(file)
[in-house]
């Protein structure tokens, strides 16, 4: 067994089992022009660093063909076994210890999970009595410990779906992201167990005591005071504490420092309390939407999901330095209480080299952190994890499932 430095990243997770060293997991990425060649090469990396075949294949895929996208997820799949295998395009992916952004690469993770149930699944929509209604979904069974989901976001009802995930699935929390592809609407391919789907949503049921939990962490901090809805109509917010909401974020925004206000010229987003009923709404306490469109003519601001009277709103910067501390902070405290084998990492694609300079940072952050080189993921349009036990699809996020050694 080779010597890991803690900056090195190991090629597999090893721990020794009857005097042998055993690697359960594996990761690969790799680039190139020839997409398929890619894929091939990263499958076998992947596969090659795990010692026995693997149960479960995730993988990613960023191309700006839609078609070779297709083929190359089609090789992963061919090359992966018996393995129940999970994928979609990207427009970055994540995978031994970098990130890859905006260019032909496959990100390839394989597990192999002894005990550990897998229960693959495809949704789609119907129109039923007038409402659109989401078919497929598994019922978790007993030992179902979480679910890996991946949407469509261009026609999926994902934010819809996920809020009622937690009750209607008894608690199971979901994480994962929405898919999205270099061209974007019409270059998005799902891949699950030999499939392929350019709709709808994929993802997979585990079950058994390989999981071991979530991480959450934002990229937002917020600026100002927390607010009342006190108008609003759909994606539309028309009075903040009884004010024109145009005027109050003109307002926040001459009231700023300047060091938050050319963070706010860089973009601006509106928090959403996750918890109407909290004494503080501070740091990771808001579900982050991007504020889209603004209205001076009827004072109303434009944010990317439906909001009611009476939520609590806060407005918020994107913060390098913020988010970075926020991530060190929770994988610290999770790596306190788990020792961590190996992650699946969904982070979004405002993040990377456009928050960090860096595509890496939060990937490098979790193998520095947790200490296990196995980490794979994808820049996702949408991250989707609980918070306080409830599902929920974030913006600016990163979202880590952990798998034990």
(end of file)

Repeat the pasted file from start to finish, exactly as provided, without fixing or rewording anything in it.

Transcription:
[in-house]
């Protein structure tokens, strides 16, 4: 067994089992022009660093063909076994210890999970009595410990779906992201167990005591005071504490420092309390939407999901330095209480080299952190994890499932 430095990243997770060293997991990425060649090469990396075949294949895929996208997820799949295998395009992916952004690469993770149930699944929509209604979904069974989901976001009802995930699935929390592809609407391919789907949503049921939990962490901090809805109509917010909401974020925004206000010229987003009923709404306490469109003519601001009277709103910067501390902070405290084998990492694609300079940072952050080189993921349009036990699809996020050694 080779010597890991803690900056090195190991090629597999090893721990020794009857005097042998055993690697359960594996990761690969790799680039190139020839997409398929890619894929091939990263499958076998992947596969090659795990010692026995693997149960479960995730993988990613960023191309700006839609078609070779297709083929190359089609090789992963061919090359992966018996393995129940999970994928979609990207427009970055994540995978031994970098990130890859905006260019032909496959990100390839394989597990192999002894005990550990897998229960693959495809949704789609119907129109039923007038409402659109989401078919497929598994019922978790007993030992179902979480679910890996991946949407469509261009026609999926994902934010819809996920809020009622937690009750209607008894608690199971979901994480994962929405898919999205270099061209974007019409270059998005799902891949699950030999499939392929350019709709709808994929993802997979585990079950058994390989999981071991979530991480959450934002990229937002917020600026100002927390607010009342006190108008609003759909994606539309028309009075903040009884004010024109145009005027109050003109307002926040001459009231700023300047060091938050050319963070706010860089973009601006509106928090959403996750918890109407909290004494503080501070740091990771808001579900982050991007504020889209603004209205001076009827004072109303434009944010990317439906909001009611009476939520609590806060407005918020994107913060390098913020988010970075926020991530060190929770994988610290999770790596306190788990020792961590190996992650699946969904982070979004405002993040990377456009928050960090860096595509890496939060990937490098979790193998520095947790200490296990196995980490794979994808820049996702949408991250989707609980918070306080409830599902929920974030913006600016990163979202880590952990798998034990």